12...Nb4 13.Na3 Rg6 14.Bf4
The queen on h5 takes care of ...Bxh3 business, so Black now switches to diagonal #2.

Not incidentally also protecting the pawn on a5.

Taking care of that diagonal too.

This looks like a concession, as it allows White to give Black an ugly, backward pawn. The dynamic factor of the f-file is even more importnant, though.

16.Bxe6 fxe6 17.Qe4 Bd6 18.Bxd6 cxd6!
Another small shocker! The e-pawn isn't backward anymore, but Black is just surrendering the d4 pawn.

[The immediate 19.g3 is safer. Black has some advantage after 19...e5 (or 19...Qg5 , but it's probably not yet a winning advantage.) ]

[19...e5 is very strong too: 20.Qc3 (20.Qe3? Nd5-+ followed by ...Nf4.) 20...Kh8 (20...Nd5? 21.Qb3 ) 21.Qd2 Qh4 22.Re3 Qg5 23.g3 Qf5 24.Kg2 Nd5-/+ ]

[20.Qe4 is no solution thanks to 20...d5 ; but what about 20.Qg4 , offering a trade of queens? The answer is that Black will not exchange but play 20...Qf6 21.Qe2 Nd5-+ with a decisive attack.]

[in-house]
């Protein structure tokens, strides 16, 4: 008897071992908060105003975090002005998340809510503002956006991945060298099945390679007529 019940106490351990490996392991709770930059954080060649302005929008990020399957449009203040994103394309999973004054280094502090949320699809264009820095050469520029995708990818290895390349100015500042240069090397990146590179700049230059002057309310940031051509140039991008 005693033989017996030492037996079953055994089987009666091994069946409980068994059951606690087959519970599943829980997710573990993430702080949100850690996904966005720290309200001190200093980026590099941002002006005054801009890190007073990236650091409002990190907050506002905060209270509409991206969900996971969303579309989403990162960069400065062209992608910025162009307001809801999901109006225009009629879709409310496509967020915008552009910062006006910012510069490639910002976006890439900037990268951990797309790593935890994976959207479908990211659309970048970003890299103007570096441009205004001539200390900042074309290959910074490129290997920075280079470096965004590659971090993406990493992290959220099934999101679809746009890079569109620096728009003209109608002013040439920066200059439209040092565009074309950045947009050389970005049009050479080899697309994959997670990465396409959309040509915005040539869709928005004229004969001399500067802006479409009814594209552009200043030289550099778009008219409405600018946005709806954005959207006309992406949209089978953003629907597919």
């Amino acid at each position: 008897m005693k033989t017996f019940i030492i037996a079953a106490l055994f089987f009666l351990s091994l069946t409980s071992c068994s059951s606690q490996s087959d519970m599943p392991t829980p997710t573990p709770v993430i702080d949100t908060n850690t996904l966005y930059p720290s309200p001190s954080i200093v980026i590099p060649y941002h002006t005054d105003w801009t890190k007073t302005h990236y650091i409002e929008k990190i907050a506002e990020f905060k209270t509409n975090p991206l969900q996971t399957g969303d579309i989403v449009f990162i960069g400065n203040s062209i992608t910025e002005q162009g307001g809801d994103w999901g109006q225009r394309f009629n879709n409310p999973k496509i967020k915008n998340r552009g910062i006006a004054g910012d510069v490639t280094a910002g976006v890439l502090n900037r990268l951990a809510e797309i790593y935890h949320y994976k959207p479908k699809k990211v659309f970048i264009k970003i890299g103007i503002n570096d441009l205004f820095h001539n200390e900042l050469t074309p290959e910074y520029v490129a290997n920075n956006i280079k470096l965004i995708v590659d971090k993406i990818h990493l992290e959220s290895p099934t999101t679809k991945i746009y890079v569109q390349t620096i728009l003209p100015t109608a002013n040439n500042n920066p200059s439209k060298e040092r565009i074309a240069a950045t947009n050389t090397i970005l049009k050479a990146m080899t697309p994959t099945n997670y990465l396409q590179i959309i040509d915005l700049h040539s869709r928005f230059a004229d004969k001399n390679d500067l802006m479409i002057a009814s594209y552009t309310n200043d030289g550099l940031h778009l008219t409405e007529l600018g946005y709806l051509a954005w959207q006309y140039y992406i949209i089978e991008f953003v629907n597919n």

20...Qf5 21.g4
[21.Kg2 Qf3+ (21...e5 22.Qxb6 Qf3+ 23.Kh2 Nd5-+ 24.Qa7 Nf4-+ is even better.) 22.Kg1 (22.Kh2 is best, though White is still lost after 22...Nxc2 23.Nxc2 Qxf2+ 24.Qxf2 Rxf2+ 25.Kg1 Rxc2-+ ) 22...Rxg3+ 23.fxg3 Qxg3+ 24.Kh1 Qxh3+ 25.Kg1 Qg3+ 26.Kh1 Rf5-+ ; 21.Rf1 Qxh3 22.Qe4 Nd5 23.Qg2 Qf5 24.f4 (24.Qe4 Qh5 25.Qh1 Qg4-+ followed by the crushing ...Nf4.) 24...Ne3 25.Qf3 Nxf1 26.Rxf1 Qh3 27.Kf2 Qh2+ 28.Qg2 Rxf4+-+ ; 21.h4 e5 22.Qe3 Nd5 23.Qe2 Qh3 24.Qe4 Nf4 25.Re3 d5 26.Qh1 d4 27.Qxh3 (27.Rf3 Ne2# ) 27...Nxh3+ 28.Kh2 dxe3 29.Kxh3 Rxf2-+ ]

[21...Nd5! is even better.]

[22.Kh2 hxg4 23.Rg1 Nc6 24.Qe4 Qxf2+ 25.Rg2 g3+ 26.Kh1 Qf5 27.Qxf5 exf5 28.Nc4 f4-+ and the pawns will destroy everything in their path.]

22...d5 23.Kh2 Qf3 24.Ree1 hxg4 25.Qe3
Desperation. White can't let the attack continue, but now he loses pawn after pawn after pawn.

25...gxh3 26.Qxf3 Rxf3 27.Rg1 Rxf2+ 28.Kxh3 Rxg1 29.Rxg1 Nxc2 30.Nb5 Rf3+ 31.Kg4 Rxd3 32.Nd6 Ne3+ 33.Kf4 Nc4
A great game by Gelfand. 0-1